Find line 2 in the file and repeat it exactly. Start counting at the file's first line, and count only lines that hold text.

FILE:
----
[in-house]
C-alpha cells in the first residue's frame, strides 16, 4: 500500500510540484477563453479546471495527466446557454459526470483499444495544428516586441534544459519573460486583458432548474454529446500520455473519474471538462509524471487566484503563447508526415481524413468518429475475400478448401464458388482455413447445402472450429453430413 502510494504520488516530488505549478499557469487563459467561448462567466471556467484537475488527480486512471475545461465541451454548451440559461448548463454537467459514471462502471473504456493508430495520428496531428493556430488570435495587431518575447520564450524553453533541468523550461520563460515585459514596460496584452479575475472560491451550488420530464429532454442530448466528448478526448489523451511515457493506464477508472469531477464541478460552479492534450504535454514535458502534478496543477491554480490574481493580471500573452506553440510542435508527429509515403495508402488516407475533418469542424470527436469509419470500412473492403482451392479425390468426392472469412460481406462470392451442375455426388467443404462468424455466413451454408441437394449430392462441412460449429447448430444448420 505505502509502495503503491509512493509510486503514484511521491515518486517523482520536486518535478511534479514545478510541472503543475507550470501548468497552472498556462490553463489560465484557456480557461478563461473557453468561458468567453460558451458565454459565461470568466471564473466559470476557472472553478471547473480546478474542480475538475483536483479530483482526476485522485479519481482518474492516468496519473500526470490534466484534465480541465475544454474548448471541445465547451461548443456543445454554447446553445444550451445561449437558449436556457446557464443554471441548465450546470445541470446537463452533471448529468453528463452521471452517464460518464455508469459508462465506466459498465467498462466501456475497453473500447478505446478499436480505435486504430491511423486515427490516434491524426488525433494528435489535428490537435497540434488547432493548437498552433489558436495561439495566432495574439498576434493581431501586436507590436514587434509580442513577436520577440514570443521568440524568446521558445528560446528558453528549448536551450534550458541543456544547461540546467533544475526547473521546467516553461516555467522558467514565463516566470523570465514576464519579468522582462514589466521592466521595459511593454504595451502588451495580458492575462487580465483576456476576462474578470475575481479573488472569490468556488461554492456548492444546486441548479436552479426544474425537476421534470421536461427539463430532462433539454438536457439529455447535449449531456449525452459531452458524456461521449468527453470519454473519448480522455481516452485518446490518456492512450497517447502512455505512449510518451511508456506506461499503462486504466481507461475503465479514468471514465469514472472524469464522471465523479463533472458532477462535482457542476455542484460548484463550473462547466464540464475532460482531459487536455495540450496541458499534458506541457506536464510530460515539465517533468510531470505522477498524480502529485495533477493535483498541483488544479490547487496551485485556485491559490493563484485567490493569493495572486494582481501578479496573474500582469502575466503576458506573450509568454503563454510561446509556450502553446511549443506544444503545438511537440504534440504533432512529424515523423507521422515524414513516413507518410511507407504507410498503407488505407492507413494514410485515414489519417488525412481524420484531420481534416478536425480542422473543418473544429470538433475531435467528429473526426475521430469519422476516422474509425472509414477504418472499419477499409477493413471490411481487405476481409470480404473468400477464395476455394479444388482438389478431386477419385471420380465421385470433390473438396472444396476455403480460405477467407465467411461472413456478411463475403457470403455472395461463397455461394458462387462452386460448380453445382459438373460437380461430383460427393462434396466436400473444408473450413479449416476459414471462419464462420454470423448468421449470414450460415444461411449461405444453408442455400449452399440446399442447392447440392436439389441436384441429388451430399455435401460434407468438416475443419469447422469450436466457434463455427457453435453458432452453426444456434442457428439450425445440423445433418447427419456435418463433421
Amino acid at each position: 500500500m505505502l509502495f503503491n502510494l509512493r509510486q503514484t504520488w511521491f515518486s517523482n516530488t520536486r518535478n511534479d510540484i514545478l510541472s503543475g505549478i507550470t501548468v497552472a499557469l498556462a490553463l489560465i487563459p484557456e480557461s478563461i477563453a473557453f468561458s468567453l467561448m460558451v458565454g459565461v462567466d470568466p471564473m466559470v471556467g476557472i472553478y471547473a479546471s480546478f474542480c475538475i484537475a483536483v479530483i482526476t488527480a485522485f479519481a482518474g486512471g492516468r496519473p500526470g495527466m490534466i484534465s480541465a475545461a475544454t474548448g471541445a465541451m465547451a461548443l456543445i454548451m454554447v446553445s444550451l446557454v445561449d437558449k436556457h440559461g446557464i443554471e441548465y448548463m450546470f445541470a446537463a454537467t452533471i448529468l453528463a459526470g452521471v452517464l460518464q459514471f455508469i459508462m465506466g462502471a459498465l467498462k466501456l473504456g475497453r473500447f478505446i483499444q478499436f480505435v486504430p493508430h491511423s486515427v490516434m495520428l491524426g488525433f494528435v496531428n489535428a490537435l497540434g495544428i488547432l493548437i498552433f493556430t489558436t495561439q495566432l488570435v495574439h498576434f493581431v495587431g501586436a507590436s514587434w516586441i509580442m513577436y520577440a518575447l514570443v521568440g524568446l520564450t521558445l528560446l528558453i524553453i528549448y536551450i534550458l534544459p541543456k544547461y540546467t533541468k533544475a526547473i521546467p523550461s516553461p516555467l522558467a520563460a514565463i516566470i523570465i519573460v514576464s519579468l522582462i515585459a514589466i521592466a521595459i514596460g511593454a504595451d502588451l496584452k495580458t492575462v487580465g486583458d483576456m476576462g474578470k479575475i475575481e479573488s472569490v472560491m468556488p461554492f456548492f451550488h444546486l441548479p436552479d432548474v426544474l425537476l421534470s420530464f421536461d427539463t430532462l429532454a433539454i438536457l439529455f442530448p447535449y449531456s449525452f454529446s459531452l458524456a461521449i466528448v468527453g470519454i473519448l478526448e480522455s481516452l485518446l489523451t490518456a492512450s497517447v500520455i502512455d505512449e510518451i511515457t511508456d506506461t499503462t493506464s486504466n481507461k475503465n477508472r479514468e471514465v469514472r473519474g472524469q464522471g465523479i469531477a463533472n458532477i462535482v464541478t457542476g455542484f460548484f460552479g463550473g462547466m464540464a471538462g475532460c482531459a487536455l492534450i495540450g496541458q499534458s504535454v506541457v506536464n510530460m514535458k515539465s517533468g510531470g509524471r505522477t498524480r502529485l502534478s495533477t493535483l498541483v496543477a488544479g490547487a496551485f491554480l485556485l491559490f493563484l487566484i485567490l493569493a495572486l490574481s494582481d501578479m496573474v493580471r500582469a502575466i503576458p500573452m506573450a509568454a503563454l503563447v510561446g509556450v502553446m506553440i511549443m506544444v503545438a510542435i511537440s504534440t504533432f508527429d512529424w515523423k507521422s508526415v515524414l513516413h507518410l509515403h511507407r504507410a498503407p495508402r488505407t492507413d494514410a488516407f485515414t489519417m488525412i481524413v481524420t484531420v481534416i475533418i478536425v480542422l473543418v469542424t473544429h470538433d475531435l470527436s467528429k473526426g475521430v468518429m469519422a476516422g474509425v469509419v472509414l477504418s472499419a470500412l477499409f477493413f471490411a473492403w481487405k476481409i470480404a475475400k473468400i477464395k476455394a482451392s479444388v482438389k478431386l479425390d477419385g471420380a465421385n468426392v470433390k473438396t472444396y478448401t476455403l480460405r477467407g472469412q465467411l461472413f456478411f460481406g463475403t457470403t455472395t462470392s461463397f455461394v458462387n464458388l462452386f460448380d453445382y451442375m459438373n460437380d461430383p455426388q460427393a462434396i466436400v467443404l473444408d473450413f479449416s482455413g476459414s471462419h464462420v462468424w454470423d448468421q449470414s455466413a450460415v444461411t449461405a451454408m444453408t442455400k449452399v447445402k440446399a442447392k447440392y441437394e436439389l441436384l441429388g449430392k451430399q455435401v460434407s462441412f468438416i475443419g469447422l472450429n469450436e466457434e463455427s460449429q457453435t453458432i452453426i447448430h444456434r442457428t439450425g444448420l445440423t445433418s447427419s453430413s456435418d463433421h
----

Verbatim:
C-alpha cells in the first residue's frame, strides 16, 4: 500500500510540484477563453479546471495527466446557454459526470483499444495544428516586441534544459519573460486583458432548474454529446500520455473519474471538462509524471487566484503563447508526415481524413468518429475475400478448401464458388482455413447445402472450429453430413 502510494504520488516530488505549478499557469487563459467561448462567466471556467484537475488527480486512471475545461465541451454548451440559461448548463454537467459514471462502471473504456493508430495520428496531428493556430488570435495587431518575447520564450524553453533541468523550461520563460515585459514596460496584452479575475472560491451550488420530464429532454442530448466528448478526448489523451511515457493506464477508472469531477464541478460552479492534450504535454514535458502534478496543477491554480490574481493580471500573452506553440510542435508527429509515403495508402488516407475533418469542424470527436469509419470500412473492403482451392479425390468426392472469412460481406462470392451442375455426388467443404462468424455466413451454408441437394449430392462441412460449429447448430444448420 505505502509502495503503491509512493509510486503514484511521491515518486517523482520536486518535478511534479514545478510541472503543475507550470501548468497552472498556462490553463489560465484557456480557461478563461473557453468561458468567453460558451458565454459565461470568466471564473466559470476557472472553478471547473480546478474542480475538475483536483479530483482526476485522485479519481482518474492516468496519473500526470490534466484534465480541465475544454474548448471541445465547451461548443456543445454554447446553445444550451445561449437558449436556457446557464443554471441548465450546470445541470446537463452533471448529468453528463452521471452517464460518464455508469459508462465506466459498465467498462466501456475497453473500447478505446478499436480505435486504430491511423486515427490516434491524426488525433494528435489535428490537435497540434488547432493548437498552433489558436495561439495566432495574439498576434493581431501586436507590436514587434509580442513577436520577440514570443521568440524568446521558445528560446528558453528549448536551450534550458541543456544547461540546467533544475526547473521546467516553461516555467522558467514565463516566470523570465514576464519579468522582462514589466521592466521595459511593454504595451502588451495580458492575462487580465483576456476576462474578470475575481479573488472569490468556488461554492456548492444546486441548479436552479426544474425537476421534470421536461427539463430532462433539454438536457439529455447535449449531456449525452459531452458524456461521449468527453470519454473519448480522455481516452485518446490518456492512450497517447502512455505512449510518451511508456506506461499503462486504466481507461475503465479514468471514465469514472472524469464522471465523479463533472458532477462535482457542476455542484460548484463550473462547466464540464475532460482531459487536455495540450496541458499534458506541457506536464510530460515539465517533468510531470505522477498524480502529485495533477493535483498541483488544479490547487496551485485556485491559490493563484485567490493569493495572486494582481501578479496573474500582469502575466503576458506573450509568454503563454510561446509556450502553446511549443506544444503545438511537440504534440504533432512529424515523423507521422515524414513516413507518410511507407504507410498503407488505407492507413494514410485515414489519417488525412481524420484531420481534416478536425480542422473543418473544429470538433475531435467528429473526426475521430469519422476516422474509425472509414477504418472499419477499409477493413471490411481487405476481409470480404473468400477464395476455394479444388482438389478431386477419385471420380465421385470433390473438396472444396476455403480460405477467407465467411461472413456478411463475403457470403455472395461463397455461394458462387462452386460448380453445382459438373460437380461430383460427393462434396466436400473444408473450413479449416476459414471462419464462420454470423448468421449470414450460415444461411449461405444453408442455400449452399440446399442447392447440392436439389441436384441429388451430399455435401460434407468438416475443419469447422469450436466457434463455427457453435453458432452453426444456434442457428439450425445440423445433418447427419456435418463433421